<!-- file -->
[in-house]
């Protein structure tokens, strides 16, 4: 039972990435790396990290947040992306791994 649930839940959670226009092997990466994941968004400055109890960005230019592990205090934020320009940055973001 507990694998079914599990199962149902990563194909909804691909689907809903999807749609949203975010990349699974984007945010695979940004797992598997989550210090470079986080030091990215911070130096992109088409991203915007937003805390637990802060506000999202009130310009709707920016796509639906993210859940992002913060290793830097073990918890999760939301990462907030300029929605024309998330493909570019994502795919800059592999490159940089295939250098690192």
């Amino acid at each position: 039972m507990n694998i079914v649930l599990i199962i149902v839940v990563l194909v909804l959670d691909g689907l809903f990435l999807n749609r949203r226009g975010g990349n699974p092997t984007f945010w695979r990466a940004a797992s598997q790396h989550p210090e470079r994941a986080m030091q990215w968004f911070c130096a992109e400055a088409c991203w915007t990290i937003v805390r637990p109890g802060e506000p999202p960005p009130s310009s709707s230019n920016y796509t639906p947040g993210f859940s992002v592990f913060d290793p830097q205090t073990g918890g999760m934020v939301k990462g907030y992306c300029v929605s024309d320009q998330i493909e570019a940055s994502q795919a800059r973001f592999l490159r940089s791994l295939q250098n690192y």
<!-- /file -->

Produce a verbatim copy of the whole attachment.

[in-house]
């Protein structure tokens, strides 16, 4: 039972990435790396990290947040992306791994 649930839940959670226009092997990466994941968004400055109890960005230019592990205090934020320009940055973001 507990694998079914599990199962149902990563194909909804691909689907809903999807749609949203975010990349699974984007945010695979940004797992598997989550210090470079986080030091990215911070130096992109088409991203915007937003805390637990802060506000999202009130310009709707920016796509639906993210859940992002913060290793830097073990918890999760939301990462907030300029929605024309998330493909570019994502795919800059592999490159940089295939250098690192």
């Amino acid at each position: 039972m507990n694998i079914v649930l599990i199962i149902v839940v990563l194909v909804l959670d691909g689907l809903f990435l999807n749609r949203r226009g975010g990349n699974p092997t984007f945010w695979r990466a940004a797992s598997q790396h989550p210090e470079r994941a986080m030091q990215w968004f911070c130096a992109e400055a088409c991203w915007t990290i937003v805390r637990p109890g802060e506000p999202p960005p009130s310009s709707s230019n920016y796509t639906p947040g993210f859940s992002v592990f913060d290793p830097q205090t073990g918890g999760m934020v939301k990462g907030y992306c300029v929605s024309d320009q998330i493909e570019a940055s994502q795919a800059r973001f592999l490159r940089s791994l295939q250098n690192y």